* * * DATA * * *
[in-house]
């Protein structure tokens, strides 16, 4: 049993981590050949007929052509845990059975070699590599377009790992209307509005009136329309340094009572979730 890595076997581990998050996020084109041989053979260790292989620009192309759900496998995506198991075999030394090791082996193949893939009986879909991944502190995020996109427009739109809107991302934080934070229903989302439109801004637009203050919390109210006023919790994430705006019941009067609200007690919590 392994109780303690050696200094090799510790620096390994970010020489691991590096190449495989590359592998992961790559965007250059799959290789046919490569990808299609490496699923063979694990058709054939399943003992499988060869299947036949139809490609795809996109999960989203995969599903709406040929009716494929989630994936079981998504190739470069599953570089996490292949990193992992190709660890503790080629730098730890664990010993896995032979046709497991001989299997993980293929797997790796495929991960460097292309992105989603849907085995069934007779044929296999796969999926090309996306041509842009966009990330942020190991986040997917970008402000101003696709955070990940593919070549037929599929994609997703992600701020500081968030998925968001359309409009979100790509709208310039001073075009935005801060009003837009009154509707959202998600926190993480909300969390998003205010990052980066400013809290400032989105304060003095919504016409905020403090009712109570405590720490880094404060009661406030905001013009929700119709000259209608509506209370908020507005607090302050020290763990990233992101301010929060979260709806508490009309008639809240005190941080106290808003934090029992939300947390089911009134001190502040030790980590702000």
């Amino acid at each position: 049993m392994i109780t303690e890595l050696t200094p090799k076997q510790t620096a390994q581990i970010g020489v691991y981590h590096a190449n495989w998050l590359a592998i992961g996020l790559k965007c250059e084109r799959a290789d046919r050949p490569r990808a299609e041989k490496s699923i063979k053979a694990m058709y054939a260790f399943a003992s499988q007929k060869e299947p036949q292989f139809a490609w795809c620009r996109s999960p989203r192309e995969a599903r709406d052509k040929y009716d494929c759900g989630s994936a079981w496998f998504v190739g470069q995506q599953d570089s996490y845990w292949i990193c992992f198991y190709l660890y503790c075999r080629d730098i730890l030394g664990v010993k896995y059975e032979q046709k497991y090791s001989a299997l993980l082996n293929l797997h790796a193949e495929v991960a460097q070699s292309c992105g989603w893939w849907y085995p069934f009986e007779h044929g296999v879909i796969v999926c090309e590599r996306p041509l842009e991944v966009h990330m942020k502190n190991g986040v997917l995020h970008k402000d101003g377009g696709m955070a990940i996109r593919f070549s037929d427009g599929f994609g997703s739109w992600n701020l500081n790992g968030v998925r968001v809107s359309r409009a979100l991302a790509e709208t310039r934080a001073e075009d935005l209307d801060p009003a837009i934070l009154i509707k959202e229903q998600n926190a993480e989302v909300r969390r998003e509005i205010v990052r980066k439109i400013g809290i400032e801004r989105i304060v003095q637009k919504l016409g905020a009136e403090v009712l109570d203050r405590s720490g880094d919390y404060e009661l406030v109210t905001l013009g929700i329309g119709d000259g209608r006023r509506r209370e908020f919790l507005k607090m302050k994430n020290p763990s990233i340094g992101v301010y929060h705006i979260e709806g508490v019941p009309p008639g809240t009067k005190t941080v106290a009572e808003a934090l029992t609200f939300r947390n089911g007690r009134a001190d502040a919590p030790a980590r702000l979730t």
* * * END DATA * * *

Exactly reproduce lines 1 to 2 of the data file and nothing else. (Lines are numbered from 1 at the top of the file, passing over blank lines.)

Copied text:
[in-house]
């Protein structure tokens, strides 16, 4: 049993981590050949007929052509845990059975070699590599377009790992209307509005009136329309340094009572979730 890595076997581990998050996020084109041989053979260790292989620009192309759900496998995506198991075999030394090791082996193949893939009986879909991944502190995020996109427009739109809107991302934080934070229903989302439109801004637009203050919390109210006023919790994430705006019941009067609200007690919590 392994109780303690050696200094090799510790620096390994970010020489691991590096190449495989590359592998992961790559965007250059799959290789046919490569990808299609490496699923063979694990058709054939399943003992499988060869299947036949139809490609795809996109999960989203995969599903709406040929009716494929989630994936079981998504190739470069599953570089996490292949990193992992190709660890503790080629730098730890664990010993896995032979046709497991001989299997993980293929797997790796495929991960460097292309992105989603849907085995069934007779044929296999796969999926090309996306041509842009966009990330942020190991986040997917970008402000101003696709955070990940593919070549037929599929994609997703992600701020500081968030998925968001359309409009979100790509709208310039001073075009935005801060009003837009009154509707959202998600926190993480909300969390998003205010990052980066400013809290400032989105304060003095919504016409905020403090009712109570405590720490880094404060009661406030905001013009929700119709000259209608509506209370908020507005607090302050020290763990990233992101301010929060979260709806508490009309008639809240005190941080106290808003934090029992939300947390089911009134001190502040030790980590702000």